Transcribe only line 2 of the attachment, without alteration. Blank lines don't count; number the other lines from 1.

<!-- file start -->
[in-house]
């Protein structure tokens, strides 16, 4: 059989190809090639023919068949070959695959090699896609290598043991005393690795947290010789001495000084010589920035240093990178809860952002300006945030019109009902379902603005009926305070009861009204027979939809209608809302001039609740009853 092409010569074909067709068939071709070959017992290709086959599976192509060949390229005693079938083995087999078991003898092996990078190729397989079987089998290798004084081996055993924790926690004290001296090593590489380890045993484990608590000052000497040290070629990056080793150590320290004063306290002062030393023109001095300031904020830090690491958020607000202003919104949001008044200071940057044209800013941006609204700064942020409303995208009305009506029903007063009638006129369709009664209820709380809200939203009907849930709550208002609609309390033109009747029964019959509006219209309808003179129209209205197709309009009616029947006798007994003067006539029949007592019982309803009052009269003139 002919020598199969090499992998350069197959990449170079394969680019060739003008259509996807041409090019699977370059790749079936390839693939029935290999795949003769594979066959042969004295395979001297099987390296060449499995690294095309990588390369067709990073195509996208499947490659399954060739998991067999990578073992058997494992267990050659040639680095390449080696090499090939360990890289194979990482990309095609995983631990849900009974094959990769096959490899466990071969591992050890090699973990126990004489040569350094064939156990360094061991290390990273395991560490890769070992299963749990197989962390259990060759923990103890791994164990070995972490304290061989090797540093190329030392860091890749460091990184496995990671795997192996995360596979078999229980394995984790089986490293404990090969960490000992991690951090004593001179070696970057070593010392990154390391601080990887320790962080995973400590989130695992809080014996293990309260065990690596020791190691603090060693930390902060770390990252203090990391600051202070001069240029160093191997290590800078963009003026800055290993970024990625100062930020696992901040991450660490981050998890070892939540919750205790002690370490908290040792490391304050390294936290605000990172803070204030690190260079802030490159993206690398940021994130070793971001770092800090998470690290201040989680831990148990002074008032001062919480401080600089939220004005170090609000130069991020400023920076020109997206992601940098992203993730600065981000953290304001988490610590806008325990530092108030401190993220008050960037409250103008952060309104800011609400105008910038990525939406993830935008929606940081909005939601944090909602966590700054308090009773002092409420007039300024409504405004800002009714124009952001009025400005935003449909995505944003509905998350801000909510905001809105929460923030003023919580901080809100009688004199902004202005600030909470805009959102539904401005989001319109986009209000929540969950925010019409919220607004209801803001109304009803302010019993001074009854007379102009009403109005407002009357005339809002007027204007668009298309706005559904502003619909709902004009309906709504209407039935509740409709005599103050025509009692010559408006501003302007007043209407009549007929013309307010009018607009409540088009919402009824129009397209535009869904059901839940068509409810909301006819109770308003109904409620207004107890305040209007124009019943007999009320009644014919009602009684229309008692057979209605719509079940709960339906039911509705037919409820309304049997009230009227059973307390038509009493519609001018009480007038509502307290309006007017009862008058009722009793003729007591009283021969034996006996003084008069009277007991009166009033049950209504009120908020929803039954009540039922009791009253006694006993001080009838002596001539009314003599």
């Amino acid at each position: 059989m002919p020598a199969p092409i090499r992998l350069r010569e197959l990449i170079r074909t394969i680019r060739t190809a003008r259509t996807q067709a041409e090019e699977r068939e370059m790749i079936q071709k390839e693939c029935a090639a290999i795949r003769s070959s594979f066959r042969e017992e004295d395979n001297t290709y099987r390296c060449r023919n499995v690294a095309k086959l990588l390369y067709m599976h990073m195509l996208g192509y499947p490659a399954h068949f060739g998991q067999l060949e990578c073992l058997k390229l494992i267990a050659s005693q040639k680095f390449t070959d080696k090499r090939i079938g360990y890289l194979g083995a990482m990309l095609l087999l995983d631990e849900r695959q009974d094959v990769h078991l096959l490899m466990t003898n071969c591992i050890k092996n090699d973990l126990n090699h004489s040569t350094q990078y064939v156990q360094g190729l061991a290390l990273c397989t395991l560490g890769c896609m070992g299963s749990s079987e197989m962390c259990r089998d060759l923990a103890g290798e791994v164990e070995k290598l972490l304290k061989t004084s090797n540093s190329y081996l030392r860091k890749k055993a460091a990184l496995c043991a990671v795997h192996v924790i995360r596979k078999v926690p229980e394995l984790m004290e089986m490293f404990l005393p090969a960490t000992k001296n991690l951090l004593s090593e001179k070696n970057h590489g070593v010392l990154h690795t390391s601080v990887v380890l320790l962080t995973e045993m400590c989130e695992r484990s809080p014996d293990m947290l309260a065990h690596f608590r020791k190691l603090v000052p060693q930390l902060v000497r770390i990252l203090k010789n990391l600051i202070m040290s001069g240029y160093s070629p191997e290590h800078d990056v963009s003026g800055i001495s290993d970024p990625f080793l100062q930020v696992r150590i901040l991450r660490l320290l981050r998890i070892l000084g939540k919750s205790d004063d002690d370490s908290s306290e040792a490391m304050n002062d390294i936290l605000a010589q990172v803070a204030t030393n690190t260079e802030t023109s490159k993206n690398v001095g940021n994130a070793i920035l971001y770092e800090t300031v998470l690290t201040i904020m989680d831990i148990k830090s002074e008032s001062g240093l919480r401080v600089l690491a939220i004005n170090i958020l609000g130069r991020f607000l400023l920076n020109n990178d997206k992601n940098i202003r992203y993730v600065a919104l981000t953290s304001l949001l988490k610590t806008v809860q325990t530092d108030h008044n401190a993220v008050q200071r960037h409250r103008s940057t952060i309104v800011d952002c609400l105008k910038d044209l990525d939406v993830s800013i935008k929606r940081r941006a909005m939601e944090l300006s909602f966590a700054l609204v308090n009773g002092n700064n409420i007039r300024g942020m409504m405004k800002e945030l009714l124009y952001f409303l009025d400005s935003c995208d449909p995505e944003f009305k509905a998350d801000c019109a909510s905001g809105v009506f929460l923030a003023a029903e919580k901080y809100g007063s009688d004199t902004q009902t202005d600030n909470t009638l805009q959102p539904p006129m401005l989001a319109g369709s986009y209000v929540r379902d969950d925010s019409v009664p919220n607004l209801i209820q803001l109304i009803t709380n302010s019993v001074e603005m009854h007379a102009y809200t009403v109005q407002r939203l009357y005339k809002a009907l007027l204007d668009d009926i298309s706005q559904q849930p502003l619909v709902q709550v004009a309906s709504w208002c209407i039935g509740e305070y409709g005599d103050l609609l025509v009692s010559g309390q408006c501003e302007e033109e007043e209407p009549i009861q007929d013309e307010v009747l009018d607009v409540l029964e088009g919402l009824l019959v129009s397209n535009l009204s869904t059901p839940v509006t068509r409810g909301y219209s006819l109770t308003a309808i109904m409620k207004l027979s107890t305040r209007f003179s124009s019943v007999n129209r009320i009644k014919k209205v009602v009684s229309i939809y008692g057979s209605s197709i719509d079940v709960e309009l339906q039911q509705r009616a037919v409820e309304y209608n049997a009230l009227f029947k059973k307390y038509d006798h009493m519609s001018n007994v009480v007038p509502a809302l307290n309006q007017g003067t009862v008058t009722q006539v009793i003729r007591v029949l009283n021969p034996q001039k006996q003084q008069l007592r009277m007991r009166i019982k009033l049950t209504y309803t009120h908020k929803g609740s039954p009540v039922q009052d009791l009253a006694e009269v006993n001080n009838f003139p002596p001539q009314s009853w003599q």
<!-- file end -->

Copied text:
């Protein structure tokens, strides 16, 4: 059989190809090639023919068949070959695959090699896609290598043991005393690795947290010789001495000084010589920035240093990178809860952002300006945030019109009902379902603005009926305070009861009204027979939809209608809302001039609740009853 092409010569074909067709068939071709070959017992290709086959599976192509060949390229005693079938083995087999078991003898092996990078190729397989079987089998290798004084081996055993924790926690004290001296090593590489380890045993484990608590000052000497040290070629990056080793150590320290004063306290002062030393023109001095300031904020830090690491958020607000202003919104949001008044200071940057044209800013941006609204700064942020409303995208009305009506029903007063009638006129369709009664209820709380809200939203009907849930709550208002609609309390033109009747029964019959509006219209309808003179129209209205197709309009009616029947006798007994003067006539029949007592019982309803009052009269003139 002919020598199969090499992998350069197959990449170079394969680019060739003008259509996807041409090019699977370059790749079936390839693939029935290999795949003769594979066959042969004295395979001297099987390296060449499995690294095309990588390369067709990073195509996208499947490659399954060739998991067999990578073992058997494992267990050659040639680095390449080696090499090939360990890289194979990482990309095609995983631990849900009974094959990769096959490899466990071969591992050890090699973990126990004489040569350094064939156990360094061991290390990273395991560490890769070992299963749990197989962390259990060759923990103890791994164990070995972490304290061989090797540093190329030392860091890749460091990184496995990671795997192996995360596979078999229980394995984790089986490293404990090969960490000992991690951090004593001179070696970057070593010392990154390391601080990887320790962080995973400590989130695992809080014996293990309260065990690596020791190691603090060693930390902060770390990252203090990391600051202070001069240029160093191997290590800078963009003026800055290993970024990625100062930020696992901040991450660490981050998890070892939540919750205790002690370490908290040792490391304050390294936290605000990172803070204030690190260079802030490159993206690398940021994130070793971001770092800090998470690290201040989680831990148990002074008032001062919480401080600089939220004005170090609000130069991020400023920076020109997206992601940098992203993730600065981000953290304001988490610590806008325990530092108030401190993220008050960037409250103008952060309104800011609400105008910038990525939406993830935008929606940081909005939601944090909602966590700054308090009773002092409420007039300024409504405004800002009714124009952001009025400005935003449909995505944003509905998350801000909510905001809105929460923030003023919580901080809100009688004199902004202005600030909470805009959102539904401005989001319109986009209000929540969950925010019409919220607004209801803001109304009803302010019993001074009854007379102009009403109005407002009357005339809002007027204007668009298309706005559904502003619909709902004009309906709504209407039935509740409709005599103050025509009692010559408006501003302007007043209407009549007929013309307010009018607009409540088009919402009824129009397209535009869904059901839940068509409810909301006819109770308003109904409620207004107890305040209007124009019943007999009320009644014919009602009684229309008692057979209605719509079940709960339906039911509705037919409820309304049997009230009227059973307390038509009493519609001018009480007038509502307290309006007017009862008058009722009793003729007591009283021969034996006996003084008069009277007991009166009033049950209504009120908020929803039954009540039922009791009253006694006993001080009838002596001539009314003599």